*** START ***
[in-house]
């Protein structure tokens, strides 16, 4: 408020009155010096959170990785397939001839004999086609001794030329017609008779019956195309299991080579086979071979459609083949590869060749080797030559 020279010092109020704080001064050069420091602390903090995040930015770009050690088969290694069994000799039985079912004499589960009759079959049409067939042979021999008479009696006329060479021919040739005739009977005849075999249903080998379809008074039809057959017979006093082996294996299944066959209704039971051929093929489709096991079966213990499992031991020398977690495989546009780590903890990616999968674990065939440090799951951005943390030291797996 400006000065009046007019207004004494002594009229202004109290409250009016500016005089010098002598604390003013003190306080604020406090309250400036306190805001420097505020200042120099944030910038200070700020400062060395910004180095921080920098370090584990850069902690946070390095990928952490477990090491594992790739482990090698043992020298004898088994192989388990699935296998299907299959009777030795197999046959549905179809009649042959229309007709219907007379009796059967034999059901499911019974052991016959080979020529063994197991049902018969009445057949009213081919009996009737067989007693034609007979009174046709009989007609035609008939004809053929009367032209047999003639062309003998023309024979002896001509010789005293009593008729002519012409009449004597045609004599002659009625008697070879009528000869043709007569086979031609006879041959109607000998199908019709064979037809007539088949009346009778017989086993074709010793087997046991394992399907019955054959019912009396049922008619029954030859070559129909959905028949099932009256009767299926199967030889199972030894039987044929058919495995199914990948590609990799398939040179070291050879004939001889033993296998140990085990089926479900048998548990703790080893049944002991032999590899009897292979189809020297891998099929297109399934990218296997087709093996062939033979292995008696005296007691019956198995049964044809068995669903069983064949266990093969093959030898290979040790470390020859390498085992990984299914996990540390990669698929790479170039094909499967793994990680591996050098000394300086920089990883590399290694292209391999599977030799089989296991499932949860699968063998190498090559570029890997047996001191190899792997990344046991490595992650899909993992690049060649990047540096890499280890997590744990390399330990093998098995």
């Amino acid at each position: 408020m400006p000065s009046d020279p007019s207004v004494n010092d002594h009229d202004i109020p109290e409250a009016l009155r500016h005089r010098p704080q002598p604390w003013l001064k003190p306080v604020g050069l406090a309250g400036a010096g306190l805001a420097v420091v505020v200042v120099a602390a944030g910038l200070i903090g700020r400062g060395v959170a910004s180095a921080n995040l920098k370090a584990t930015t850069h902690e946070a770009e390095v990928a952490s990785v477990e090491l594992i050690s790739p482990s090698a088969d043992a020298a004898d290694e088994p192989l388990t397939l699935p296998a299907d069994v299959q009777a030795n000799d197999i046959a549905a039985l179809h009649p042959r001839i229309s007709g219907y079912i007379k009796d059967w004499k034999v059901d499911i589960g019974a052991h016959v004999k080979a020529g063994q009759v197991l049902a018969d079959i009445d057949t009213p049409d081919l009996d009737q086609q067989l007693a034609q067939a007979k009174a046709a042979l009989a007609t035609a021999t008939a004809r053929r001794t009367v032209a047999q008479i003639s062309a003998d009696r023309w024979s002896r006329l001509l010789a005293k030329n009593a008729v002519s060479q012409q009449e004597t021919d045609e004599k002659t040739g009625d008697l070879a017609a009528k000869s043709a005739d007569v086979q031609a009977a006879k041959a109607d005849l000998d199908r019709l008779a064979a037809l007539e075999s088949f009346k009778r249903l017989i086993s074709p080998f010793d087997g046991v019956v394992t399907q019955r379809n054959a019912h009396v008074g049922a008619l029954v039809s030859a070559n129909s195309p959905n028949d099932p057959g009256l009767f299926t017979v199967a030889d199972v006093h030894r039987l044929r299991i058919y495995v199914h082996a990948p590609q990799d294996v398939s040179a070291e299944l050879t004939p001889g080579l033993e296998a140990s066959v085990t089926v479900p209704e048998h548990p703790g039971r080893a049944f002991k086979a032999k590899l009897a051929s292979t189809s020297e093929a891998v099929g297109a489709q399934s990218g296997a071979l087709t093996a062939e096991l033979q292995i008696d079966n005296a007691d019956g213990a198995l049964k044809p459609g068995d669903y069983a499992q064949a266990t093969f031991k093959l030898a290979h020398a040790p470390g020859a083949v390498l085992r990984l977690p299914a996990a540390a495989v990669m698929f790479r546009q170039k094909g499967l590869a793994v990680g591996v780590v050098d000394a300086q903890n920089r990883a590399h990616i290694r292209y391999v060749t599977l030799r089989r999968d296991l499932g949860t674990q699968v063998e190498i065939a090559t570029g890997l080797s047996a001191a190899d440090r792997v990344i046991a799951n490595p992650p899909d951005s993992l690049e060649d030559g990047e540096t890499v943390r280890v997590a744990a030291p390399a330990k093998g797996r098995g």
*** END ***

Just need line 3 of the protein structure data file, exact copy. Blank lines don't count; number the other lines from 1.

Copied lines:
């Amino acid at each position: 408020m400006p000065s009046d020279p007019s207004v004494n010092d002594h009229d202004i109020p109290e409250a009016l009155r500016h005089r010098p704080q002598p604390w003013l001064k003190p306080v604020g050069l406090a309250g400036a010096g306190l805001a420097v420091v505020v200042v120099a602390a944030g910038l200070i903090g700020r400062g060395v959170a910004s180095a921080n995040l920098k370090a584990t930015t850069h902690e946070a770009e390095v990928a952490s990785v477990e090491l594992i050690s790739p482990s090698a088969d043992a020298a004898d290694e088994p192989l388990t397939l699935p296998a299907d069994v299959q009777a030795n000799d197999i046959a549905a039985l179809h009649p042959r001839i229309s007709g219907y079912i007379k009796d059967w004499k034999v059901d499911i589960g019974a052991h016959v004999k080979a020529g063994q009759v197991l049902a018969d079959i009445d057949t009213p049409d081919l009996d009737q086609q067989l007693a034609q067939a007979k009174a046709a042979l009989a007609t035609a021999t008939a004809r053929r001794t009367v032209a047999q008479i003639s062309a003998d009696r023309w024979s002896r006329l001509l010789a005293k030329n009593a008729v002519s060479q012409q009449e004597t021919d045609e004599k002659t040739g009625d008697l070879a017609a009528k000869s043709a005739d007569v086979q031609a009977a006879k041959a109607d005849l000998d199908r019709l008779a064979a037809l007539e075999s088949f009346k009778r249903l017989i086993s074709p080998f010793d087997g046991v019956v394992t399907q019955r379809n054959a019912h009396v008074g049922a008619l029954v039809s030859a070559n129909s195309p959905n028949d099932p057959g009256l009767f299926t017979v199967a030889d199972v006093h030894r039987l044929r299991i058919y495995v199914h082996a990948p590609q990799d294996v398939s040179a070291e299944l050879t004939p001889g080579l033993e296998a140990s066959v085990t089926v479900p209704e048998h548990p703790g039971r080893a049944f002991k086979a032999k590899l009897a051929s292979t189809s020297e093929a891998v099929g297109a489709q399934s990218g296997a071979l087709t093996a062939e096991l033979q292995i008696d079966n005296a007691d019956g213990a198995l049964k044809p459609g068995d669903y069983a499992q064949a266990t093969f031991k093959l030898a290979h020398a040790p470390g020859a083949v390498l085992r990984l977690p299914a996990a540390a495989v990669m698929f790479r546009q170039k094909g499967l590869a793994v990680g591996v780590v050098d000394a300086q903890n920089r990883a590399h990616i290694r292209y391999v060749t599977l030799r089989r999968d296991l499932g949860t674990q699968v063998e190498i065939a090559t570029g890997l080797s047996a001191a190899d440090r792997v990344i046991a799951n490595p992650p899909d951005s993992l690049e060649d030559g990047e540096t890499v943390r280890v997590a744990a030291p390399a330990k093998g797996r098995g």